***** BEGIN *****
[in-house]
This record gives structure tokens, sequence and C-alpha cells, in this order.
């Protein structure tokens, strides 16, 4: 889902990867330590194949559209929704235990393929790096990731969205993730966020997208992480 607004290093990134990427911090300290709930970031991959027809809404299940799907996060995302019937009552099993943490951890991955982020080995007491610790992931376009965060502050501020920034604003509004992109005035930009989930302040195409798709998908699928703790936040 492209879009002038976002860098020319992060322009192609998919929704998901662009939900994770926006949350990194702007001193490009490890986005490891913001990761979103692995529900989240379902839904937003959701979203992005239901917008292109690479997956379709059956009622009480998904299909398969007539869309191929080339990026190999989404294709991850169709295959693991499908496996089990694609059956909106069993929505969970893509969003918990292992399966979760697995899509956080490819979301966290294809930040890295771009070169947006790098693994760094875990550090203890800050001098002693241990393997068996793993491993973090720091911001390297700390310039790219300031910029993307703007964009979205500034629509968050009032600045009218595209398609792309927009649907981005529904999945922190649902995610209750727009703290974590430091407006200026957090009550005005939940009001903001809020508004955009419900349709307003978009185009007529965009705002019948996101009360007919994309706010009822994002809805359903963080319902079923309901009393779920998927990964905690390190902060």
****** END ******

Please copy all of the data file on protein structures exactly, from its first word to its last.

[in-house]
This record gives structure tokens, sequence and C-alpha cells, in this order.
């Protein structure tokens, strides 16, 4: 889902990867330590194949559209929704235990393929790096990731969205993730966020997208992480 607004290093990134990427911090300290709930970031991959027809809404299940799907996060995302019937009552099993943490951890991955982020080995007491610790992931376009965060502050501020920034604003509004992109005035930009989930302040195409798709998908699928703790936040 492209879009002038976002860098020319992060322009192609998919929704998901662009939900994770926006949350990194702007001193490009490890986005490891913001990761979103692995529900989240379902839904937003959701979203992005239901917008292109690479997956379709059956009622009480998904299909398969007539869309191929080339990026190999989404294709991850169709295959693991499908496996089990694609059956909106069993929505969970893509969003918990292992399966979760697995899509956080490819979301966290294809930040890295771009070169947006790098693994760094875990550090203890800050001098002693241990393997068996793993491993973090720091911001390297700390310039790219300031910029993307703007964009979205500034629509968050009032600045009218595209398609792309927009649907981005529904999945922190649902995610209750727009703290974590430091407006200026957090009550005005939940009001903001809020508004955009419900349709307003978009185009007529965009705002019948996101009360007919994309706010009822994002809805359903963080319902079923309901009393779920998927990964905690390190902060």